Drugs in development for cancer may also fight brain diseases, including ALS

PARP inhibitors show promise in preventing toxic accumulations of brain disease proteins in Penn research study

A class of cancer drugs called PARP inhibitors could be useful for treating and preventing brain disorders, including amyotrophic lateral sclerosis (ALS), also called Lou Gehrig’s disease, and some forms of frontotemporal degeneration (FTD), by halting the misplacement of specific proteins that affect nerve cells, according to a study published in Molecular Cell by researchers in the the School of Arts and Sciences and the Perelman School of Medicine.

In cells under duress, stress granules (in magenta) form outside of the nucleus (in blue). TDP-43 protein in green (arrow) that cannot bind to PolyADP ribose (PAR) builds up in large clumps distinct from stress granules. (Image: Leeanne McGurk, University of Pennsylvania; Molecular Cell)

The protein TDP-43, when mistakenly outside the nucleus, forms clumps in brain cells that are affected in ALS and FTD. When misplaced TDP-43 binds to another molecule, PAR, it amasses in cellular structures called stress granules. While this initial accumulation does not cause imminent harm to a cell, after a prolonged period, TDP-43 changes into structures that are observed in brain diseases. Now, a team led by Nancy Bonini, a professor of biology, and James Shorter, a professor of biochemistry and biophysics, have found that PARP inhibitors, which stop PAR from being generated, reduced the amount of harmful TDP-43 structures in cells under stress.

Diseases like ALS and FTD-TDP-43 are devastating both for the patient and family, and there are limited treatment options. “What excited me about pursuing this pathway was the promise of small molecules that attack the disease process of TDP-43,” says lead author Leeanne McGurk, a research associate in Bonini’s lab. “When I tested them on cultured cells, I found they could alleviate the buildup of TDP-43 that mirrors the abnormal protein clumps we see in disease.”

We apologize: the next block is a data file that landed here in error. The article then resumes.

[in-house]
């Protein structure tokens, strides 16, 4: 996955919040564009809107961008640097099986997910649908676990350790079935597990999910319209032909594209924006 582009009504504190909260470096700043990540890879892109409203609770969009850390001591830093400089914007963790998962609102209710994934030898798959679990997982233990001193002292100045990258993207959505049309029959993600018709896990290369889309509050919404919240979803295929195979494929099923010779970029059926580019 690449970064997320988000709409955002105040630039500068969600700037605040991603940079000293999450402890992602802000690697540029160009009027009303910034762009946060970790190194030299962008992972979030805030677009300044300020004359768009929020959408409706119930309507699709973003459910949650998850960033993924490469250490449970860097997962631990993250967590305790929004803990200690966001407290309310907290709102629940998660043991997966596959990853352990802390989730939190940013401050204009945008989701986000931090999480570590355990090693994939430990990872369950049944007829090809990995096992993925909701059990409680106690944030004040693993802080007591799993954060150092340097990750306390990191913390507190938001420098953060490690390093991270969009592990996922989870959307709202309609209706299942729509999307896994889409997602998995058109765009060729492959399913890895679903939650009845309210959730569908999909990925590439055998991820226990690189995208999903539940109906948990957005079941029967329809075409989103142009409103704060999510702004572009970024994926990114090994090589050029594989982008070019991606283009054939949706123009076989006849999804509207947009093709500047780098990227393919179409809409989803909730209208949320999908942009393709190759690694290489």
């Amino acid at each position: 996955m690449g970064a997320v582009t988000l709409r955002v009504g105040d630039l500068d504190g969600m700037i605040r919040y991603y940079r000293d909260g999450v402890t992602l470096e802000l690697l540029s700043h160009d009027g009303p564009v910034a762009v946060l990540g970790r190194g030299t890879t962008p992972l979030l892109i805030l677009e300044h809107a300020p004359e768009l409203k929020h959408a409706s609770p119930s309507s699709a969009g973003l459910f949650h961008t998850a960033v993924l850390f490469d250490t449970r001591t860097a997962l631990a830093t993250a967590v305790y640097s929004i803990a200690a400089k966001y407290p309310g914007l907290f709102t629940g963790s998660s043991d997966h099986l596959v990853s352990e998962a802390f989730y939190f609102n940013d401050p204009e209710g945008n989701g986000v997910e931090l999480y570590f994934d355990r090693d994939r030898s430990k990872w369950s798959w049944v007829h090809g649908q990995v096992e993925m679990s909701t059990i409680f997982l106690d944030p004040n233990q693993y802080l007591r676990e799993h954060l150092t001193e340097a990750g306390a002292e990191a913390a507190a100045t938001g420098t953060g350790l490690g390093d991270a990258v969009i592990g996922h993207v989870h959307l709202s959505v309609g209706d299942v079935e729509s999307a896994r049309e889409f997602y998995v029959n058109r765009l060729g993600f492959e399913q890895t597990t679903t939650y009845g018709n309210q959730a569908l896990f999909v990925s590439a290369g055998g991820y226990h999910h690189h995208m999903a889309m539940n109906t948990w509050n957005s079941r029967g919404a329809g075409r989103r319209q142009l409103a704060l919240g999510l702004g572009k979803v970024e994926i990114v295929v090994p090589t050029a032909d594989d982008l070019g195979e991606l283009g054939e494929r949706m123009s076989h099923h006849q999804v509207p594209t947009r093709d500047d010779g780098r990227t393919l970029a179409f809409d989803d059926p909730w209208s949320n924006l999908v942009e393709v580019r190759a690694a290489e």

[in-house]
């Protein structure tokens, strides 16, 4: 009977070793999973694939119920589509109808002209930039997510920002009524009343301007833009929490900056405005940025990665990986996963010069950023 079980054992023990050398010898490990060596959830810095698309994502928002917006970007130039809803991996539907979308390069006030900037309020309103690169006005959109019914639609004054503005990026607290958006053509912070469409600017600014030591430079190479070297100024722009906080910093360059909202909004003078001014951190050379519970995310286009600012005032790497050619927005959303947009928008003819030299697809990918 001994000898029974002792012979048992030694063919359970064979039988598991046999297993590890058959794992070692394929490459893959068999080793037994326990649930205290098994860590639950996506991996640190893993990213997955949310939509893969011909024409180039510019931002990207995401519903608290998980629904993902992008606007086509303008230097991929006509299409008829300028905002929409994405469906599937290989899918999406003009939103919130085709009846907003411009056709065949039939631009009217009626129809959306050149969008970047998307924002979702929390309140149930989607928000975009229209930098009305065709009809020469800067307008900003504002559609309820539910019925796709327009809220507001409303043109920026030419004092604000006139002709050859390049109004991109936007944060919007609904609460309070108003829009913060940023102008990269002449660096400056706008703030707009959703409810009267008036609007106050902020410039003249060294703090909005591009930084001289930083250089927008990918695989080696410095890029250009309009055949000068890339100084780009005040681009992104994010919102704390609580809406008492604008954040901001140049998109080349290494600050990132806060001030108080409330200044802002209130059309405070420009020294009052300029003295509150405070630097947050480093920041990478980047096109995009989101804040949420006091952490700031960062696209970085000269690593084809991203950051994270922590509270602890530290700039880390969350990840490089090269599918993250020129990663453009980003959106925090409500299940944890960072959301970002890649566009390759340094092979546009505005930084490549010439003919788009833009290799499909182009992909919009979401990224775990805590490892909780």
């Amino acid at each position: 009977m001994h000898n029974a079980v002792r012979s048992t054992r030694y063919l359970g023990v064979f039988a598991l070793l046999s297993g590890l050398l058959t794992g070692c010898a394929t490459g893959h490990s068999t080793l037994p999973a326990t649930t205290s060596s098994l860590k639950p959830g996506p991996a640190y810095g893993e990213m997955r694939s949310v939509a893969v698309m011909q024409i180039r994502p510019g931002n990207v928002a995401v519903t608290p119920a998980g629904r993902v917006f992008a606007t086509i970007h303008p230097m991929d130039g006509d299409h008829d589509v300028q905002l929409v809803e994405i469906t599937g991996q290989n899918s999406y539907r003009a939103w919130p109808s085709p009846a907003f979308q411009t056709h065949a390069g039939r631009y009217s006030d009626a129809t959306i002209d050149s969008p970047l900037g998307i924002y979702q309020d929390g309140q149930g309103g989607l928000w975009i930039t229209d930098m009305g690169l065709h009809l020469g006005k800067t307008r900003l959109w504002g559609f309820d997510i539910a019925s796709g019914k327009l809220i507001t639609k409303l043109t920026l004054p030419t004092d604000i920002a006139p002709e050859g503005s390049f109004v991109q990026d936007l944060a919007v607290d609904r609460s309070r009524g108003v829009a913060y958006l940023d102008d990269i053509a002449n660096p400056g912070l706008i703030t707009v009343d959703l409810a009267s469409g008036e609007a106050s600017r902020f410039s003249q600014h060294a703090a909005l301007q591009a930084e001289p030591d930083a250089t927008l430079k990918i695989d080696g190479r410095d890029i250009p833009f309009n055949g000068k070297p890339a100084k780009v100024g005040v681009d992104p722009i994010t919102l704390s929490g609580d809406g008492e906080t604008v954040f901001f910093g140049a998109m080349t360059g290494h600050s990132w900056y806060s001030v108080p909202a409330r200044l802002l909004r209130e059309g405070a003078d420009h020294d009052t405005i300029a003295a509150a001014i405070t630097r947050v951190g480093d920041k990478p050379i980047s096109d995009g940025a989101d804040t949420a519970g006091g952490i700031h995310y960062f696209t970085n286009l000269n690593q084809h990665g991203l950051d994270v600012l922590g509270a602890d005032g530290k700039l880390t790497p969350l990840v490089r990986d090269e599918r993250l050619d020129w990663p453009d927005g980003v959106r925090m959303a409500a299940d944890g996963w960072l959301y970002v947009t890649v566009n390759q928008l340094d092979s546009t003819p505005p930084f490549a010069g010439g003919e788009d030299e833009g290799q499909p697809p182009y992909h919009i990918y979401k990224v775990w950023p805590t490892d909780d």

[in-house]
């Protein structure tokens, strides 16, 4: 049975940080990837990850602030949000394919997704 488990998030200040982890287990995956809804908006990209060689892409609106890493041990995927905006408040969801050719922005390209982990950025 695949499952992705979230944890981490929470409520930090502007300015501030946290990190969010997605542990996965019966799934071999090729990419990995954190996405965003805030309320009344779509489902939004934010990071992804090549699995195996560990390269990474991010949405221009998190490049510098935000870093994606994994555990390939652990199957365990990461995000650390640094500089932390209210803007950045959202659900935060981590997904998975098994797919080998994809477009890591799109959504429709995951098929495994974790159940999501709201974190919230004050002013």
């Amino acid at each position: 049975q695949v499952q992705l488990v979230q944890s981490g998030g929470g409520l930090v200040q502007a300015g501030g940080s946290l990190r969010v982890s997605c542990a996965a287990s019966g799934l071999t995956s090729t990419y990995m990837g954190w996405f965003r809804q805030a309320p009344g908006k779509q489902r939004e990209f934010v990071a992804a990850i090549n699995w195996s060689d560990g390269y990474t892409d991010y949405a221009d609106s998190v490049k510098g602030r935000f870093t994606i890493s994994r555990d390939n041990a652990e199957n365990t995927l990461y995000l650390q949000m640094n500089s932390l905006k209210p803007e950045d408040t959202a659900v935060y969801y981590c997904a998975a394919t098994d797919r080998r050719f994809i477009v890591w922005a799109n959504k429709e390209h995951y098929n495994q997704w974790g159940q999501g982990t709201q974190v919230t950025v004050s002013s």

In test-tube experiments, the team found that TDP-43 can change from a soluble form to a condensed liquid form by interacting with other TDP-43 molecules and macromolecules like PAR. “The liquid form of TDP-43 is representive of a stress granule and is likely beneficial,” Shorter says. However, he notes that if these liquid forms of TDP-43 solidify with time, they can be difficult to remove.

This study’s promise is that a drug in development as a cancer therapeutic could be used to prevent the formation of harmful TDP-43 clumps in cells. “The PARP inhibitors we tested that antagonized the cytoplasmic accumulation of TDP-43 may one day be optimized as valuable therapeutics for brain diseases,” says co-author Edward Gomes, a research specialist Shorter’s lab.

While this work is still being done in the lab, the team’s findings provide the next step for neurologists looking for new ways to fight neurodegenerative disorders. “Given the lack of treatment options, we are excited by these experiments that help elucidate molecular events that could lead to new therapeutics,” Bonini says.

This research was funded by the Ellison Medical Foundation, American Federation for Aging Research, Alzheimer’s Association, Life Extension Foundation, ALS Association, Target ALS, Glenn Foundation (NMB), Robert Packard Center for ALS Research at Johns Hopkins, and the National Institutes of Health (grants R01 NS095746-01, R21NS093439, 5R21NS087077-02, R01GM099836, R21NS090205, 5R01NS073660, and R35NS097275).